However, I think this paper in the Journal of Institutional Economics does a great job of pointing out the problems with utilitarianism (specifically with regard to policy analysis), and provides coherent advice and alternatives.

Here's the paper:
http://journals.cambridge.org/action/displayAbstract?fromPage=online&aid=10118033

Martin writes:

Brian: "There's no objective way to argue that I should care about the outcomes of others"

There's no objective way to argue that you shouldn't!

James writes:

Scott,

I don't recall Bryan advocating shaming, but you offer no reason to oppose it. For all you know, shaming people for behaviors that lead to poverty might increase utility, especially if the shamers enjoy the act of shaming others.

You wrote "I disagree. It would be good if they did X, but they are not obligated to do X."

You disagree that utilitarianism implies any obligations or ethical musts? The overwhelming majority of utilitarians from Bentham and Mill to Peter Singer understood their own philosophy to imply obligations. Do you contend that they misunderstood their own ideas?

If you disagree with the majority of prominent utilitarians on such a central part of utilitarianism, maybe you should rethink calling yourself a utilitarian.

Lorenzo,

If someone has been using a word in a waythat is contrary to a well known definition, either that person can change their word choice or everyone else can accommodate the person who insists upon the nonstandard usage. I think one of these options is obviously much better than the other.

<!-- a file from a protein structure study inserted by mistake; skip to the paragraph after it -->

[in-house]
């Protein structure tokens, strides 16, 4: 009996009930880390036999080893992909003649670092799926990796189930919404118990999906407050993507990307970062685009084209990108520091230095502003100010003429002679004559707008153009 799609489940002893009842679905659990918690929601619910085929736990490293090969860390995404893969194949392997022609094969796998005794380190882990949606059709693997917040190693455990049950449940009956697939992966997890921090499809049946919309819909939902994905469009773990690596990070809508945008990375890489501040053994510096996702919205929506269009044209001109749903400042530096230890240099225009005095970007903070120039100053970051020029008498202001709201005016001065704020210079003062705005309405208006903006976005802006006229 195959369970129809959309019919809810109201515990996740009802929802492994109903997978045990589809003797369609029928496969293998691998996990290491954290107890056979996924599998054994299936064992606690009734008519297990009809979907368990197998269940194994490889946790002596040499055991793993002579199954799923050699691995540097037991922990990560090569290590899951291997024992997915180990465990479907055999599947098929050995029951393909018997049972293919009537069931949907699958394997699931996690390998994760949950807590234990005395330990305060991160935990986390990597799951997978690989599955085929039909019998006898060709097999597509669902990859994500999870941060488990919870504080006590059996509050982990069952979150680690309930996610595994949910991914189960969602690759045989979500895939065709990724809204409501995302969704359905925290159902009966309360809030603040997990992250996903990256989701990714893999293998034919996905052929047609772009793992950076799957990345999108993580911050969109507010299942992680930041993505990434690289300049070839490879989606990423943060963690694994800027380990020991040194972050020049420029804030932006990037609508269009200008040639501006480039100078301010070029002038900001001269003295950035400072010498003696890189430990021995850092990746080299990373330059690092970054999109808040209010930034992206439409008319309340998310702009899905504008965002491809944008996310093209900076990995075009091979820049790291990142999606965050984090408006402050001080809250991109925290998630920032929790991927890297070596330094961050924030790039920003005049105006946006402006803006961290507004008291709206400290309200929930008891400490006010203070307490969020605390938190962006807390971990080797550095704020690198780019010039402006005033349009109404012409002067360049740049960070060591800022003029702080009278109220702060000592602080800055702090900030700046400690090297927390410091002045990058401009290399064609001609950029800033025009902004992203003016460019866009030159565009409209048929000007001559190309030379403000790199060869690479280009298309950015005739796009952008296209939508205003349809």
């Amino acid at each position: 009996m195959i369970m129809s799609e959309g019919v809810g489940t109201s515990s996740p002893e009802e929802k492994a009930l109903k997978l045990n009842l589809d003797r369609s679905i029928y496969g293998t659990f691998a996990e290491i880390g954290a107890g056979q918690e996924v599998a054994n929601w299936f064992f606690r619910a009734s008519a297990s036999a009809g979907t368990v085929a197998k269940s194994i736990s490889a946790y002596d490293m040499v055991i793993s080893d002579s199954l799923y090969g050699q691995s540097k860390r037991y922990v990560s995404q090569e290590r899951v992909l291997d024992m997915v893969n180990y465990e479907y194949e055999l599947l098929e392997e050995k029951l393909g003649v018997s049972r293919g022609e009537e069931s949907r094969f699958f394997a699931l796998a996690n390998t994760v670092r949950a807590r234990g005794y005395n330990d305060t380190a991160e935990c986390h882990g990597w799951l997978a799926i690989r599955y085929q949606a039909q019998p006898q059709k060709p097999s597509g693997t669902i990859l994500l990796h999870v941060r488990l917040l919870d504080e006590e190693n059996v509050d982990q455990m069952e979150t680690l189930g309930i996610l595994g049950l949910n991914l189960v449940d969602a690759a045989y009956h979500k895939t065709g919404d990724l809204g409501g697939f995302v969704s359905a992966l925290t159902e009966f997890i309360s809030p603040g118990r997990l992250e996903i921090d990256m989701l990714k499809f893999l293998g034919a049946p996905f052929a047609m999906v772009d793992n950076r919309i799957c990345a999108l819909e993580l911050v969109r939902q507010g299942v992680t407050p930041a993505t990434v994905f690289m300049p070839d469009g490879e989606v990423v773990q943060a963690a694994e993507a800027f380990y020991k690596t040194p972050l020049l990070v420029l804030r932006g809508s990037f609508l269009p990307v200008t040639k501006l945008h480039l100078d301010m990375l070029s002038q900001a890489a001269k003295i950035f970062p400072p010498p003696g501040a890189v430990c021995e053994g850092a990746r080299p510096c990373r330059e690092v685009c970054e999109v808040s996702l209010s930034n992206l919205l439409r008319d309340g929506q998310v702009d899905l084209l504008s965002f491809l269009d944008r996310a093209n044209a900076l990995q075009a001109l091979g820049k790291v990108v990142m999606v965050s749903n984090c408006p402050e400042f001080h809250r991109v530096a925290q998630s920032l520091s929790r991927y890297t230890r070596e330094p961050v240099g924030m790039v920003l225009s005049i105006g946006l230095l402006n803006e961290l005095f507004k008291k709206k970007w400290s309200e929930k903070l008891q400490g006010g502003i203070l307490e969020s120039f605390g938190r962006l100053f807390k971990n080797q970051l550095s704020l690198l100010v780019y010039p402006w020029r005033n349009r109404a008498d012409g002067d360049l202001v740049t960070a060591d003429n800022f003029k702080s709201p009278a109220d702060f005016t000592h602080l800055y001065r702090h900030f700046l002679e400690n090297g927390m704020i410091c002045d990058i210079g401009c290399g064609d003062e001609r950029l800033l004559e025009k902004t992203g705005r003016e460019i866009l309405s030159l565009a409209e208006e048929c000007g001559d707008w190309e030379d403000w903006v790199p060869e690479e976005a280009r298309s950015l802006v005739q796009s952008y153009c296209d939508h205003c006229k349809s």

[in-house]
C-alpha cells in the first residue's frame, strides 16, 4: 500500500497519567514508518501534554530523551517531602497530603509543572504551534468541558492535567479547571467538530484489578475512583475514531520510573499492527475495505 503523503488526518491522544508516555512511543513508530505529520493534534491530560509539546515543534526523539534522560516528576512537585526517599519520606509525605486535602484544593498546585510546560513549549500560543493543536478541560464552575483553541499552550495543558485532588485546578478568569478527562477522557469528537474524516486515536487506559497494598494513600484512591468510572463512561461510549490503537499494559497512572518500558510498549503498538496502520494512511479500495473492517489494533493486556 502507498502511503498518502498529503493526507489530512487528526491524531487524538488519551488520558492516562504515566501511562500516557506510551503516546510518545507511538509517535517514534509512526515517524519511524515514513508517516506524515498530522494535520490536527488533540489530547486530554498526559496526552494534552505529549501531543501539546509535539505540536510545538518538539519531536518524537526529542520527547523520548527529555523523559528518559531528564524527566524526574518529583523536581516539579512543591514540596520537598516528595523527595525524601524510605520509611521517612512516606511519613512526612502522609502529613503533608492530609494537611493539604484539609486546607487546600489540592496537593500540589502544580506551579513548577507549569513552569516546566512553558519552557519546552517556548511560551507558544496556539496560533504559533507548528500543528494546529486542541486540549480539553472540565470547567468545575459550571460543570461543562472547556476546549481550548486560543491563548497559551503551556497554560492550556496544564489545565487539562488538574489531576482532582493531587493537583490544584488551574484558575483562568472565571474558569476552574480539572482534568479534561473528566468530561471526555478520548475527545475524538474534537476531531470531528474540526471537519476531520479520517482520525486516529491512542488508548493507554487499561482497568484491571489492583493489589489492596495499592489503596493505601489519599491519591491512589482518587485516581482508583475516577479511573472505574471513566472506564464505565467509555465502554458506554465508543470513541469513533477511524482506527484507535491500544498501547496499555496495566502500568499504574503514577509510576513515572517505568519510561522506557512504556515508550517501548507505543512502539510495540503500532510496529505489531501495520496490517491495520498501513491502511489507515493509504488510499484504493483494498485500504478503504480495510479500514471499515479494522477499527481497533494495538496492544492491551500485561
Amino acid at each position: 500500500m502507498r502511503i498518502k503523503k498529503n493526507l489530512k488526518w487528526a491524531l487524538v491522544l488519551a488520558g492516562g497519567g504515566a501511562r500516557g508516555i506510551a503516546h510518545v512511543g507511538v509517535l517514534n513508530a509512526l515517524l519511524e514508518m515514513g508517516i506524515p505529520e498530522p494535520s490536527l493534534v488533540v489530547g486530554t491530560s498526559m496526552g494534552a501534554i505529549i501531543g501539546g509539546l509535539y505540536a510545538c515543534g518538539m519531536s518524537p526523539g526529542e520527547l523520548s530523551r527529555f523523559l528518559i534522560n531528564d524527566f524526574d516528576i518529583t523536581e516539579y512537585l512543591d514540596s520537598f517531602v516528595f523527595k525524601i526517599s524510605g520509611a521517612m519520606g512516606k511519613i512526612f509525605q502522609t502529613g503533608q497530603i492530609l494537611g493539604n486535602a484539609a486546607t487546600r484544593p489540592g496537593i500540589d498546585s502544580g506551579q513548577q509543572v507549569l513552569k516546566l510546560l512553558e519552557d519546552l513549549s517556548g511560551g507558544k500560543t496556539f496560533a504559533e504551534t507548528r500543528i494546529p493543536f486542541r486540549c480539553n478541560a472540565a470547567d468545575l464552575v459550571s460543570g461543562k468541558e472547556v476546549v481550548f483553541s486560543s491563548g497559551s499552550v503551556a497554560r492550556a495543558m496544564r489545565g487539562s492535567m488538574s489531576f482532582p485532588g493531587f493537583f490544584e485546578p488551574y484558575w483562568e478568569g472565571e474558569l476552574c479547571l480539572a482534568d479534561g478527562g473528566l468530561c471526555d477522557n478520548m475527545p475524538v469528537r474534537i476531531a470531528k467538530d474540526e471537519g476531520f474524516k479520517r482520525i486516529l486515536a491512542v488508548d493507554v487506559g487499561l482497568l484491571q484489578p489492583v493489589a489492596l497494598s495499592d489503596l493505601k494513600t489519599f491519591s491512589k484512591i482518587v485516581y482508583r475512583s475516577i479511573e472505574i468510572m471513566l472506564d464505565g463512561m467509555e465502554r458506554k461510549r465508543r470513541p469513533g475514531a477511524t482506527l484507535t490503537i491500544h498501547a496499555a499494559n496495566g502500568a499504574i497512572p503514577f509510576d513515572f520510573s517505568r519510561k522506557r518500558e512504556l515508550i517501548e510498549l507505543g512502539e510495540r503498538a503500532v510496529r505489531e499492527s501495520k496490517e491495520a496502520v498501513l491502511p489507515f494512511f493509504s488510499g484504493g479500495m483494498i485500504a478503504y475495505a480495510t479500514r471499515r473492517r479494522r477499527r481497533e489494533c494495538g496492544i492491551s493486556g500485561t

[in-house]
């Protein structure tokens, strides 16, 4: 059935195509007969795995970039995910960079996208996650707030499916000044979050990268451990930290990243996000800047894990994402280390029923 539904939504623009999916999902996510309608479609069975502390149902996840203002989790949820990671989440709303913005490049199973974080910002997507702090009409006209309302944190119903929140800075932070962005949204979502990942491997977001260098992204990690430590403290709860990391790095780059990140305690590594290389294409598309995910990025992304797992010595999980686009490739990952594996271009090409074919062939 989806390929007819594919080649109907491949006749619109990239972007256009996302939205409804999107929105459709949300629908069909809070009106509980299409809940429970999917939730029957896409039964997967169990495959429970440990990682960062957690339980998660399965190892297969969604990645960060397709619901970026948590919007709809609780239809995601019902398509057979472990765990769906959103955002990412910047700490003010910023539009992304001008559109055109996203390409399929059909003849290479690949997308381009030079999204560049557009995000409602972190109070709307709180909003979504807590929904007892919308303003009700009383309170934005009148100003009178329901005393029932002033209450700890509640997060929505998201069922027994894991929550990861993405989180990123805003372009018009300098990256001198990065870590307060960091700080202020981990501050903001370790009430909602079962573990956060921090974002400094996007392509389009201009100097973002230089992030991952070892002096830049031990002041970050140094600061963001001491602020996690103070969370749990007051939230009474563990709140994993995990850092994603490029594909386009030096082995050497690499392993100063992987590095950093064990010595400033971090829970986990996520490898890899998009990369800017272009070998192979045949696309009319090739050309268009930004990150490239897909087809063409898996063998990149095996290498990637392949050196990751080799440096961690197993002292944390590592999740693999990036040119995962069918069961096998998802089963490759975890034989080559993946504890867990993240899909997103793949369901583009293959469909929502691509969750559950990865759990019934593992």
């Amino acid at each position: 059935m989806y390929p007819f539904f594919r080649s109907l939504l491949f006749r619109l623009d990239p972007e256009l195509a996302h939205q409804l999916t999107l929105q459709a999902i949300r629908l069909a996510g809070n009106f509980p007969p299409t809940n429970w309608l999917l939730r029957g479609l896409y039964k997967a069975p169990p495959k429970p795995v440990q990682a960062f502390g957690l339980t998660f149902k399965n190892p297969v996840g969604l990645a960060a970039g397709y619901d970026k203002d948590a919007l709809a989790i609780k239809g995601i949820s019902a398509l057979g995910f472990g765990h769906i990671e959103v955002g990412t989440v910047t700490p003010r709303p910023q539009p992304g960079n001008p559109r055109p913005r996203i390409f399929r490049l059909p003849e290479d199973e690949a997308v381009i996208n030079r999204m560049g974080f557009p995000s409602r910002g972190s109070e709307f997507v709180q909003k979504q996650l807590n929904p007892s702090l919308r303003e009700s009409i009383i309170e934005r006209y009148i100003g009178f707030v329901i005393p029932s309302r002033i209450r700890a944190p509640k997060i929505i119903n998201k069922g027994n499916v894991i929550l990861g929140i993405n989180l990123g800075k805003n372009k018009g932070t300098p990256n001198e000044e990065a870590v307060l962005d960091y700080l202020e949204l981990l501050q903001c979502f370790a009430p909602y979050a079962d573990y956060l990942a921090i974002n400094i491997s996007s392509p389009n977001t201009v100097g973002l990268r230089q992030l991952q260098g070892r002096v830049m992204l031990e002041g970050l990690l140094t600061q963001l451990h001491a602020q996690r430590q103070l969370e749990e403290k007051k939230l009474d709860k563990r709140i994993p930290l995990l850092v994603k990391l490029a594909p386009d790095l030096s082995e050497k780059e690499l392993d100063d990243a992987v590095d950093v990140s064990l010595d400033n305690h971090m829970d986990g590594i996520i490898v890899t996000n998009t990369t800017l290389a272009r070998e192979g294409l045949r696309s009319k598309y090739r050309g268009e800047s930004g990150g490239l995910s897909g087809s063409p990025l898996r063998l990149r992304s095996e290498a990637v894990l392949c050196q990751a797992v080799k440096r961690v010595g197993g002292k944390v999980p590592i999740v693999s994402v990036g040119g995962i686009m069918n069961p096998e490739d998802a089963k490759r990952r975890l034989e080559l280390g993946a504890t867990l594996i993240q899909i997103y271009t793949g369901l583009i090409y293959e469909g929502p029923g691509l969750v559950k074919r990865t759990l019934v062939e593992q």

Mike Freimuth writes:

Brian,

"From an individual perspective, nothing is compelling for me to do except for that which is of benefit to me."

Is that actually true in your case? I feel compelled to do things for the benefit of other people somewhat regularly. If you don't you might be a psycho/sociopath.... At any rate, there's no objective way to argue that anyone should care about anything in particular, it's a normative issue. Rationality won't lead you to the principle. You have to start with some axiom regarding right/wrong, good/evil, desirable/undesirable before you can do anything based on logic/rationality.

I my opinion, Scott has it exactly backward. Utilitarianism is fine as an individual moral principle but it's rubbish for purposes of public policy because the policy implications of it depend entirely on what you imagine people's (purely imaginary) utility functions to be. Or to put it another way: you can argue for or against anything you want. Or to put it still another way: It offers no actual guidance whatsoever. It's just a thing people say to add a thin veneer of intellectualism to whatever seems right to them.